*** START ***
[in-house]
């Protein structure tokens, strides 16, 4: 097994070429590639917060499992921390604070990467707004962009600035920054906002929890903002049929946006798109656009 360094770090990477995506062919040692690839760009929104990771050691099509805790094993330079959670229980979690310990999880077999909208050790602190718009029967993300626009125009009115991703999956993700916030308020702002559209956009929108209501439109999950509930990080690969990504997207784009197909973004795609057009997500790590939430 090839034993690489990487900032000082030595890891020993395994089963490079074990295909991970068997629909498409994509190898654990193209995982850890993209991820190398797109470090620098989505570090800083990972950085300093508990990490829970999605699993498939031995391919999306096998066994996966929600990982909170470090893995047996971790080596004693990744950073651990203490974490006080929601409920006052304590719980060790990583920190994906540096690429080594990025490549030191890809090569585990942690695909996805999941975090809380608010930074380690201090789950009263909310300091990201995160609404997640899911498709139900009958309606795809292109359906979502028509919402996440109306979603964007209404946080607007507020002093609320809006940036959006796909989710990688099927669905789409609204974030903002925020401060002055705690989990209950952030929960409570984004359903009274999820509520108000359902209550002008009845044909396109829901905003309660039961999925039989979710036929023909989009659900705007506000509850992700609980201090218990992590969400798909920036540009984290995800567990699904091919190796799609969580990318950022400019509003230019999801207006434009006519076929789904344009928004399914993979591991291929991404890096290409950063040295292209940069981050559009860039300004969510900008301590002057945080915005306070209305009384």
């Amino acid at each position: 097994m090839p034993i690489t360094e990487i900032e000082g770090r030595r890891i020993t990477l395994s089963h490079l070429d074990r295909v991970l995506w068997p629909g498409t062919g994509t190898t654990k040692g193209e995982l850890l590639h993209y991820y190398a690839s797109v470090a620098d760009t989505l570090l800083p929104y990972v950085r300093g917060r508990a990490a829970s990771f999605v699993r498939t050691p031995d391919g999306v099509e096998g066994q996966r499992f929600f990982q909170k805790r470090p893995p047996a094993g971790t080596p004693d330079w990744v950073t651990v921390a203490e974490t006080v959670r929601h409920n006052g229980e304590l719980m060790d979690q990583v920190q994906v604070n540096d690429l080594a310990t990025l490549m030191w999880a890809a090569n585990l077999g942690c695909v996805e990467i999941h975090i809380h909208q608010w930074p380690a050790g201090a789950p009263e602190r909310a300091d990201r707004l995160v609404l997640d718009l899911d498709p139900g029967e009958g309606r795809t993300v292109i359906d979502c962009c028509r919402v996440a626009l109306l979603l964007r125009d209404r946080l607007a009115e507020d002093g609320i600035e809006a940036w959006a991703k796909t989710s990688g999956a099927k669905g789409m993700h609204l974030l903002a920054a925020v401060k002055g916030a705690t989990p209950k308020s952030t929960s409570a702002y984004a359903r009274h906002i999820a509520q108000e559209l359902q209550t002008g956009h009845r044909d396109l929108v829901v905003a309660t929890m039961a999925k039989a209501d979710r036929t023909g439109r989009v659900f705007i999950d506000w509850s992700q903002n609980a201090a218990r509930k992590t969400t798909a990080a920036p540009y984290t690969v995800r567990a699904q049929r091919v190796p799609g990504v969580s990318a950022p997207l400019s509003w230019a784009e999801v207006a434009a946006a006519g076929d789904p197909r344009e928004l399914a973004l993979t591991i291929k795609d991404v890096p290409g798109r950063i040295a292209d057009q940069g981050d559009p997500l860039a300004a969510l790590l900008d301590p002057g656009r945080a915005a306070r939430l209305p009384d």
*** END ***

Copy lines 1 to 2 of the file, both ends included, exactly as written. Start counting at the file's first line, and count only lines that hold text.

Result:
[in-house]
């Protein structure tokens, strides 16, 4: 097994070429590639917060499992921390604070990467707004962009600035920054906002929890903002049929946006798109656009 360094770090990477995506062919040692690839760009929104990771050691099509805790094993330079959670229980979690310990999880077999909208050790602190718009029967993300626009125009009115991703999956993700916030308020702002559209956009929108209501439109999950509930990080690969990504997207784009197909973004795609057009997500790590939430 090839034993690489990487900032000082030595890891020993395994089963490079074990295909991970068997629909498409994509190898654990193209995982850890993209991820190398797109470090620098989505570090800083990972950085300093508990990490829970999605699993498939031995391919999306096998066994996966929600990982909170470090893995047996971790080596004693990744950073651990203490974490006080929601409920006052304590719980060790990583920190994906540096690429080594990025490549030191890809090569585990942690695909996805999941975090809380608010930074380690201090789950009263909310300091990201995160609404997640899911498709139900009958309606795809292109359906979502028509919402996440109306979603964007209404946080607007507020002093609320809006940036959006796909989710990688099927669905789409609204974030903002925020401060002055705690989990209950952030929960409570984004359903009274999820509520108000359902209550002008009845044909396109829901905003309660039961999925039989979710036929023909989009659900705007506000509850992700609980201090218990992590969400798909920036540009984290995800567990699904091919190796799609969580990318950022400019509003230019999801207006434009006519076929789904344009928004399914993979591991291929991404890096290409950063040295292209940069981050559009860039300004969510900008301590002057945080915005306070209305009384």